Launceston Steam Railway

Due to Covid restrictions the office is closed, if you have an urgent query please contact: emmah@euromedia-al.co.uk

 


 

Launceston is a picturesque market town built on the side of a hill. The town is 42 miles west of Exeter and 26 miles north of Plymouth. It is located a mile from the River Tamar which forms the divide of Devon and Cornwall. Launceston is overshadowed by a Norman castle an ancient and dramatic landmark built in 1070 by the half-brother of William the conqueror. The town was featured extensively in Daphne du Maurier’s celebrated novel Jamaica Inn. Launceston is associated with the famous Cornish Fairing biscuits, the recipe for which is said to have originated at the ‘maid hiring’ fair which was held the week after Christmas in Launceston.

The track bed of the LSR once formed part of the journey of the Atlantic Coast Express or ‘ACE’ – as it was popularly referred to – on its celebrated run from London Waterloo to holiday resorts in northern Cornwall via Salisbury and Exeter. Following closure of the North Cornwall line in October 1966 the ACE faded into history. One other railway served Launceston - the former Great Western 7’0” gauge branch from Plymouth. This line was converted to standard gauge in May 1892 and finally closed in 1962. Ostensibly Launceston had lost its railways until a 2 ½ mile section connecting Launceston with Newmills was re-laid to a 2’0” gauge. The pioneer of this Launceston Steam Railwayimaginative scheme was Nigel Bowman who had purchased a 2’0” gauge steam locomotive named ‘Lilian’ from the Penrhyn Slate Quarry in North Wales. He considered Launceston an excellent place to run it, and received full backing from the local council who, quite rightly, saw the railway as an excellent attraction congruous with the history of the town.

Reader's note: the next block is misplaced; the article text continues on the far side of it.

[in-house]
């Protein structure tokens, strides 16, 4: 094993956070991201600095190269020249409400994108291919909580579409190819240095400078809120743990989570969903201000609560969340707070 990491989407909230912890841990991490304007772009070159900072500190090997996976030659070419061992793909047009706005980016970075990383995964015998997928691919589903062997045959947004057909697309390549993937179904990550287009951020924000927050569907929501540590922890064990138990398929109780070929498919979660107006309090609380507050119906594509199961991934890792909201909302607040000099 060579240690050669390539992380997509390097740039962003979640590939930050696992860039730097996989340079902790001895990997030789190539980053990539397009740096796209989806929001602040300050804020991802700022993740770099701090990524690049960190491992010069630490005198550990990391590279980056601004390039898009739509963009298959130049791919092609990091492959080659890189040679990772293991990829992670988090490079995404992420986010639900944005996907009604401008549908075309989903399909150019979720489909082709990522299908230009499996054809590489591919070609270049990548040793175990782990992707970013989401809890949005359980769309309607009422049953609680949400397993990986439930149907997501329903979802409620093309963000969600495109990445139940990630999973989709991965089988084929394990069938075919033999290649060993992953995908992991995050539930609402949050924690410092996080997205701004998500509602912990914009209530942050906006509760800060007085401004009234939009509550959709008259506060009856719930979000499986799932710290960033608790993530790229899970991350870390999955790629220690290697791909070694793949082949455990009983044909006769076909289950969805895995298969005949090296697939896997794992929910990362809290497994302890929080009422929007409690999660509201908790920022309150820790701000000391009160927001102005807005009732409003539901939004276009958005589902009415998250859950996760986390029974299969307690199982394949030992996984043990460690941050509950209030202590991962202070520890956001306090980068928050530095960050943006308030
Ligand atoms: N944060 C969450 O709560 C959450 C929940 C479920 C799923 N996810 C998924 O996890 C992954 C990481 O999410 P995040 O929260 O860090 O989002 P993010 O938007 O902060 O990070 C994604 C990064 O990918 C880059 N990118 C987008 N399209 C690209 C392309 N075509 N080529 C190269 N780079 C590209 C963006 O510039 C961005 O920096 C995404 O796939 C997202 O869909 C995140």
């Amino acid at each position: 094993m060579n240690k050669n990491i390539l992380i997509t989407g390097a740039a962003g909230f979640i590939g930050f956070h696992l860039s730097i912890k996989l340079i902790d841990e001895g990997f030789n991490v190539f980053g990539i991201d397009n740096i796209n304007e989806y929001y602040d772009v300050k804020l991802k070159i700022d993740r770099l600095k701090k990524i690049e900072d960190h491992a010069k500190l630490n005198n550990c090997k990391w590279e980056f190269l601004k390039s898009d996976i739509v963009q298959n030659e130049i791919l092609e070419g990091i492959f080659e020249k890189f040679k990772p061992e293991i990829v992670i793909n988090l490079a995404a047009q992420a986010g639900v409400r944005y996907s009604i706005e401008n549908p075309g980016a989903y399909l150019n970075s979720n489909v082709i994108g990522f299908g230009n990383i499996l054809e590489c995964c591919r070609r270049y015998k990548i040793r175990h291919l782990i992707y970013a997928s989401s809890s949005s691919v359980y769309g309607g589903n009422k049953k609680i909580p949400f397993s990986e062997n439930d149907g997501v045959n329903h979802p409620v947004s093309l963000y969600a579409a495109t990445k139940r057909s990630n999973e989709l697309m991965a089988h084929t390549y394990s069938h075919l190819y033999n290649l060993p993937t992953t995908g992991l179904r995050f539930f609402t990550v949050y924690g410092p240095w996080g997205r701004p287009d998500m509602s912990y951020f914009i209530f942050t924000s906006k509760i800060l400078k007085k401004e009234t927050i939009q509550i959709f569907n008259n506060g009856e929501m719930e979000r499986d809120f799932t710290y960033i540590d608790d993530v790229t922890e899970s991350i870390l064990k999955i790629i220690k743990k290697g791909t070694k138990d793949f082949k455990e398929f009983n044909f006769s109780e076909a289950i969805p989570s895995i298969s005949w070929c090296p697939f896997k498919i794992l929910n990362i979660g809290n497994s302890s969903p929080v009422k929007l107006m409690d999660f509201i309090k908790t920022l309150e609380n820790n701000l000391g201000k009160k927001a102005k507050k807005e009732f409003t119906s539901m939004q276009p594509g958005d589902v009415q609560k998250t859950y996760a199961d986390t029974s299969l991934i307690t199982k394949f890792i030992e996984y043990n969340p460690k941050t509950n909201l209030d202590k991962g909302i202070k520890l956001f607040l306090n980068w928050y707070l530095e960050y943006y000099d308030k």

All maintenance is carried out in-house, and the railway’s workshops are located at Launceston station, along with an engineering museum with a range of items associated with the days when British engineering was the envy of the world. The museum and associated workshop buildings were originally used by the Launceston Gas Company. The station site was once the location of an Augustinian Priory long forgotten since being destroyed by Henry VIII in 1539 and narrow gauge engines now run over track where monks once prayed. The Launceston area is rich in wildlife and visitors may see – or hear – herons, woodpeckers and buzzards whilst the railway banks are known to be the home of stoats, badgers, lizards and grass snakes.

Find out more

Categories